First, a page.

How Serious is McCain About Cap&Trade?

Lawrence Kudlow who must be philosophically opposed to anything that makes sense including good public policy went giddy at the prospect that McCain had abandoned this proposal:

So I picked up the phone and dialed a senior McCain official to make sure these old eyes hadn’t missed it. Sure enough, on deep background, this senior McCain advisor told me I was correct: no cap-and-trade. In other words, this central-planning, regulatory, tax-and-spend disaster, which did not appear in Mac’s two recent speeches, has been eradicated entirely — even from the detailed policy document that hardly anybody will ever read. So then I asked this senior official if the campaign has taken cap-and-trade out behind the barn and shot it dead once and for all — buried it in history’s dustbin of bad ideas. The answer came back that they are interested in jobs right now — jobs for new energy production and jobs from lower taxes. At that point I became satisfied. Even though a McCain presidency might resurrect cap-and-trade, it will be a much different format. More important, the campaign is cognizant of the conservative rebellion against it.

Kevin Drum is smart enough not to trust anything that Kudlow writes and he recognizes that Kudlow is “crazy” but then Kevin adds:

McCain’s cap-and-trade plan was a watered down muddle to begin with, and it was obvious his heart was never in it. Still, it was an important part of his effort to seem moderate and bipartisan on energy and environmental issues, and a lot of people bought into it. So if Kudlow is right, it means that McCain is playing a pretty cynical game here: publicly taking credit for a “maverick” stand against his own party while quietly getting word out to the base that he isn’t serious about it. Pretty slick, Senator.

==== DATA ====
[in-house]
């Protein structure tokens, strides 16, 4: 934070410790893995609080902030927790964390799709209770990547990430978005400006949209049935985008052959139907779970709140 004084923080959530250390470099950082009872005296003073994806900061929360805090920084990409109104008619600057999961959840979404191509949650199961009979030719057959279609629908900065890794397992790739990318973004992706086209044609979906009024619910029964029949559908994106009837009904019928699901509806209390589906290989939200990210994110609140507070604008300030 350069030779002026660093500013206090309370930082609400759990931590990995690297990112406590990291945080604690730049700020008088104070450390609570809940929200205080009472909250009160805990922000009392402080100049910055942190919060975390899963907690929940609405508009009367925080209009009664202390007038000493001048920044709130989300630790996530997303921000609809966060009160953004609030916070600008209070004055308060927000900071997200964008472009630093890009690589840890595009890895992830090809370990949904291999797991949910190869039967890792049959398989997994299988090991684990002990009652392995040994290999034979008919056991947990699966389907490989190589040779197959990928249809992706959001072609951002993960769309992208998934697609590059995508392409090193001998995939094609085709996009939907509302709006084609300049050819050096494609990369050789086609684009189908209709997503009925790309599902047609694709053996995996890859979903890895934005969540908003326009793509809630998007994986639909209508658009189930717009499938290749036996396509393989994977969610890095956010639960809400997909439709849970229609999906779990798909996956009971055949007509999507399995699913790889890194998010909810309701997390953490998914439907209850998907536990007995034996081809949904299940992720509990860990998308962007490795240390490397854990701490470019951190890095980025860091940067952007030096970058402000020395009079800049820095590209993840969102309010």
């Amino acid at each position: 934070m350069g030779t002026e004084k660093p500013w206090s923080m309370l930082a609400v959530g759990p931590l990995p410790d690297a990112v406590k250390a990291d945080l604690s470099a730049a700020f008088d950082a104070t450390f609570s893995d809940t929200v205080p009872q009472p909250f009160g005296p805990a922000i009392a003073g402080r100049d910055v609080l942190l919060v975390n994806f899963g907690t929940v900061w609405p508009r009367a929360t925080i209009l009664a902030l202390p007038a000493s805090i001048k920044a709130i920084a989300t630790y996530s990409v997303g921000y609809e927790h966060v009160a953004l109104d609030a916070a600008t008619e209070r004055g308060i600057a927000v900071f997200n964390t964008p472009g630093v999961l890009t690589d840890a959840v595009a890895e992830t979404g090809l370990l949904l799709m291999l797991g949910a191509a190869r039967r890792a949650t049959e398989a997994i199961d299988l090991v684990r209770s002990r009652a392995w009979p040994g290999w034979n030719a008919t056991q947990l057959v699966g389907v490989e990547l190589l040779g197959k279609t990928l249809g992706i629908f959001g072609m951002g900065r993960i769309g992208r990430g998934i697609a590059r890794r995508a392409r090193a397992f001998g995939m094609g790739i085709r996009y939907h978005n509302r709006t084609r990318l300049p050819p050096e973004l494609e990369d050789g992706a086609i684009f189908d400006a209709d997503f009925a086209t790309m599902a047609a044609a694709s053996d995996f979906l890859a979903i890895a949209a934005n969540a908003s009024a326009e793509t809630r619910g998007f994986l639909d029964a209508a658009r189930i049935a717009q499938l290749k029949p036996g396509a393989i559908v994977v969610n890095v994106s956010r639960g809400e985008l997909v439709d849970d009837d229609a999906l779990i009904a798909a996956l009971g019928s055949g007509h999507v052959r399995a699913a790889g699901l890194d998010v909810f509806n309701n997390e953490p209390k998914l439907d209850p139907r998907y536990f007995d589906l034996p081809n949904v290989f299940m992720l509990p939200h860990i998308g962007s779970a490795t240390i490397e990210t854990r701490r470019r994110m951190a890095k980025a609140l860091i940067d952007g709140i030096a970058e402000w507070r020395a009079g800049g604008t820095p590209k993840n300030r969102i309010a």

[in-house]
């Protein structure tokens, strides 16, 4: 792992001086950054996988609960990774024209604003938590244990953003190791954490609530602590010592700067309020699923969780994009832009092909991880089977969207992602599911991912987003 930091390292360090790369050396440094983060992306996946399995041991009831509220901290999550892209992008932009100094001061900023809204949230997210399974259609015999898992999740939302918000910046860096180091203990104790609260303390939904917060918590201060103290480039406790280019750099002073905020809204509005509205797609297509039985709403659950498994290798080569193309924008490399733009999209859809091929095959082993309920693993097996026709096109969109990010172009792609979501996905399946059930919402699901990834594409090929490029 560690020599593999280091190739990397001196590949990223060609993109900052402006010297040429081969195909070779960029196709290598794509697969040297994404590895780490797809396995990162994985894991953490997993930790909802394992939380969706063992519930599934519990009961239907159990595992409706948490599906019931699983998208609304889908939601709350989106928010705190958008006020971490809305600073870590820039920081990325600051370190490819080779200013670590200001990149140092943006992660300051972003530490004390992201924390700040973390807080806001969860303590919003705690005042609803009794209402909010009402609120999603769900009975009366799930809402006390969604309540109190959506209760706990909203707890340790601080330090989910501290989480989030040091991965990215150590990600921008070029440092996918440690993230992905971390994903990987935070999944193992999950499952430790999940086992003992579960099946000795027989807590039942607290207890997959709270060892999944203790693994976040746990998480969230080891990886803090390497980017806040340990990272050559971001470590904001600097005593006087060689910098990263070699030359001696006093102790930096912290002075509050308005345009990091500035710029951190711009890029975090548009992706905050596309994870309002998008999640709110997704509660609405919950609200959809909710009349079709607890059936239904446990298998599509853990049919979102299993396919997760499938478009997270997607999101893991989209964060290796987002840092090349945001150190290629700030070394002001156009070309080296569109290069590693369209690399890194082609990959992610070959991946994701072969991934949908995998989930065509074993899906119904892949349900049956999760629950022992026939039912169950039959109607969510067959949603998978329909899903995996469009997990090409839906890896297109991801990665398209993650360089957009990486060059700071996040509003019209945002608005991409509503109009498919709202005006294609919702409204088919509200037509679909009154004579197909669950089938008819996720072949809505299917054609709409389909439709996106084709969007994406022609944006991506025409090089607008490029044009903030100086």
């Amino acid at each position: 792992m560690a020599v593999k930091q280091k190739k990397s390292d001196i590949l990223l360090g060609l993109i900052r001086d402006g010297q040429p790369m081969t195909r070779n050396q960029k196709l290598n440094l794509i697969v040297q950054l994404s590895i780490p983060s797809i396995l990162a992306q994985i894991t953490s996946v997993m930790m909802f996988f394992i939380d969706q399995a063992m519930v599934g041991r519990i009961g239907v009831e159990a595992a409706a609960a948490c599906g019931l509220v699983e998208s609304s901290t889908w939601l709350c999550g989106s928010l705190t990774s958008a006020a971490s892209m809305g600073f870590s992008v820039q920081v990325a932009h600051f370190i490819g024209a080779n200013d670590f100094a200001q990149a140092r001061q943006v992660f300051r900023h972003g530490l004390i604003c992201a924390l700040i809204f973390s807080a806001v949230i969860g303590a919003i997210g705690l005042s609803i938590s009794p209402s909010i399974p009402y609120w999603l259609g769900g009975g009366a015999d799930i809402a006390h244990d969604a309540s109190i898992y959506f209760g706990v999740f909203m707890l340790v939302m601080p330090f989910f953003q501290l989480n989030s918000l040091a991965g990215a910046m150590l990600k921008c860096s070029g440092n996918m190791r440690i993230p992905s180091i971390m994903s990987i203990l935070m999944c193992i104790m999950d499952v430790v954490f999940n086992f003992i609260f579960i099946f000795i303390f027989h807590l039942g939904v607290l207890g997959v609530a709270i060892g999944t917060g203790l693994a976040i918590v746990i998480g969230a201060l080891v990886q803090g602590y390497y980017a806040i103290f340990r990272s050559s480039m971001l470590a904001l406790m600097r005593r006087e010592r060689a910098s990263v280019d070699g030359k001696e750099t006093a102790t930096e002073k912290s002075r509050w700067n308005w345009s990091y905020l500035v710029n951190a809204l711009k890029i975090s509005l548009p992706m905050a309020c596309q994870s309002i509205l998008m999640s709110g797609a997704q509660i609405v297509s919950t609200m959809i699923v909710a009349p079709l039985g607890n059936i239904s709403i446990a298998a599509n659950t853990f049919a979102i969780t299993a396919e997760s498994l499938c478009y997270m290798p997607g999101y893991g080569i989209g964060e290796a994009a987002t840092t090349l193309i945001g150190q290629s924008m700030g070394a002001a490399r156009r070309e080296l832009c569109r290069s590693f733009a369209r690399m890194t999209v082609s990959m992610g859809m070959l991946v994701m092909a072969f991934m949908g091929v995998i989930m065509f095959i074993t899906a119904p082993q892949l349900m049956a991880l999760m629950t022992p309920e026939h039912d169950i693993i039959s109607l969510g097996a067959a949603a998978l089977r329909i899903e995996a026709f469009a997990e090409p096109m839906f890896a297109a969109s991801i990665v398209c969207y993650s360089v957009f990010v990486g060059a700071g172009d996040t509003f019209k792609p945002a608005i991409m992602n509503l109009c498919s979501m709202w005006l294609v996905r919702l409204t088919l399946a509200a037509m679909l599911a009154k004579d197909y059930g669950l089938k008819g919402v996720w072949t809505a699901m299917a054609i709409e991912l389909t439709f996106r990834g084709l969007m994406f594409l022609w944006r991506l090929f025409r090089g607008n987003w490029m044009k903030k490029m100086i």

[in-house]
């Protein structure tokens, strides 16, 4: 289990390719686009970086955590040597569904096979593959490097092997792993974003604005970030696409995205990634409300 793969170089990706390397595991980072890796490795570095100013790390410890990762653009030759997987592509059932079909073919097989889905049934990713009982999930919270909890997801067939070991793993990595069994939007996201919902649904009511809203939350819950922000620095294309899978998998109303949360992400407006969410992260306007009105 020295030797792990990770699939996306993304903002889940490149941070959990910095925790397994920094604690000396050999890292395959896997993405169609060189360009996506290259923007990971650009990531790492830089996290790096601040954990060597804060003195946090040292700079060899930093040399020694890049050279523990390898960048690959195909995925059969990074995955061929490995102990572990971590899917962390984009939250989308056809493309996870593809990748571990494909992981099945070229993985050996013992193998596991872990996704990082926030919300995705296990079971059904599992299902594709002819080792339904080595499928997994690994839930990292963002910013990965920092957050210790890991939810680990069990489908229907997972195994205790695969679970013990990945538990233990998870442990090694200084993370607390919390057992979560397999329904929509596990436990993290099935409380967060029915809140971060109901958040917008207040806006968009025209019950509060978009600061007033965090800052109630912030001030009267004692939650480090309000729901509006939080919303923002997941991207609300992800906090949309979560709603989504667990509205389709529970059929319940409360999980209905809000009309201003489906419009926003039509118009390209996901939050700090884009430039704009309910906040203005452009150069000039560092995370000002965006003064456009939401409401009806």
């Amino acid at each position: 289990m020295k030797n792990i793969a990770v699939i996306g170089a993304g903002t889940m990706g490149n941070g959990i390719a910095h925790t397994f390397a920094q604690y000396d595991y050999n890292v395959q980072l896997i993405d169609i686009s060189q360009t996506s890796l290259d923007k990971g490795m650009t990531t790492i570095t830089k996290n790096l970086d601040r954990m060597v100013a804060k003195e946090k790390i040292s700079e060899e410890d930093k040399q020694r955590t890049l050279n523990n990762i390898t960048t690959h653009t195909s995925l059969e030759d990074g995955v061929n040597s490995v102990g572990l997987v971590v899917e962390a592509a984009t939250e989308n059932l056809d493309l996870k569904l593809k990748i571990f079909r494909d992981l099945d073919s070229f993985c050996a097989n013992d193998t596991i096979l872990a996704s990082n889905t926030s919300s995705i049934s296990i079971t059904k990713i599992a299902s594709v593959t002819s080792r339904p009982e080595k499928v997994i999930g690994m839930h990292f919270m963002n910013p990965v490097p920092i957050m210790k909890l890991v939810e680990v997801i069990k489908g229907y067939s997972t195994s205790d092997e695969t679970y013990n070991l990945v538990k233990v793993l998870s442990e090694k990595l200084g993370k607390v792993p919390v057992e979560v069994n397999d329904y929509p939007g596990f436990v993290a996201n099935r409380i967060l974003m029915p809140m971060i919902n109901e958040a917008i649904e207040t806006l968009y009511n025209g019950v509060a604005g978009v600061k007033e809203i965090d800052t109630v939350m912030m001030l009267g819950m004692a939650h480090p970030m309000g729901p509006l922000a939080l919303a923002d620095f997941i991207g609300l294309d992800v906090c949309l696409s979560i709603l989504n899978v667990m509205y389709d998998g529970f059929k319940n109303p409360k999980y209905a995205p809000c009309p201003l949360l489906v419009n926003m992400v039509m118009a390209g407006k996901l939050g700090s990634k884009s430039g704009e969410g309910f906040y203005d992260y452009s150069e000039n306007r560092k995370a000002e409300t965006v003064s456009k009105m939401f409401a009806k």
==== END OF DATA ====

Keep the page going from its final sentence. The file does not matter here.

Marc Ambinder must have sources different from Kudlow’s:

Jill Hazelbaker, McCain’s communications director, calls the notion that McCain is abandoning or minimizing his support for cap-n-trade “totally false.” I think I can reconcile the two views: McCain’s talking about jobs this week, not cap-n-trade. When he talks about energy — as he did two weeks ago, he talks about cap-n-trade. Kudlow considers cap-n-trade to be a critical (and negative) part of McCain’s economic policy; McCain considers it part of his energy policy; in campaigns, these type of issues tend to sort themselves into silos, reasonably, and so it ought not surprise anyone that McCain’s focus on jobs and taxes doesn’t tilt too far into energy policy precincts.

And now Kudlow must have gotten the message from the McCain camp to soft pedal the fact that McCain is flip-flopping again:

Well, as far as abandoning, that’s not what I said. I wrote that a McCain presidency might resurrect cap-and-trade, although it will be a much different format. But the key point is that several campaign advisors told me that the issue now is jobs and the economy, and of course $4 gas at the pump and $140 oil in the world market. Since cap-and-trade would not only establish the biggest government regulatory plan in history, and also would substantially raise gas and other fuel prices, the idea is a loser right now as every opinion-poll survey clearly shows. Hence, the senator is being smart to move away from cap-and-trade and instead support drill, drill, drill for more energy supplies to reduce gas prices, as well as tax-cut plans to spur economic growth and jobs. Mr. McCain is also correct to link drill, drill, drill with new energy-related job creation. In my formulation of this, nuclear power and clean coal are part of drill, drill, drill, as are natural gas and even alternative fuels. Last night former-Sen. Phil Gramm, who is ostensibly McCain’s most senior economic advisor, said as much on our program. So while Ms. Hazelbaker may say that minimizing cap-and-trade support is totally false, she is engaging in a certain degree of cognitive dissonance on this subject. And let me note that the intent of my piece yesterday was to praise Mr. McCain on this topic, not to bury him.

Leave it to Lawrence Kudlow to praise a Republican for talking out of both sides of his mouth!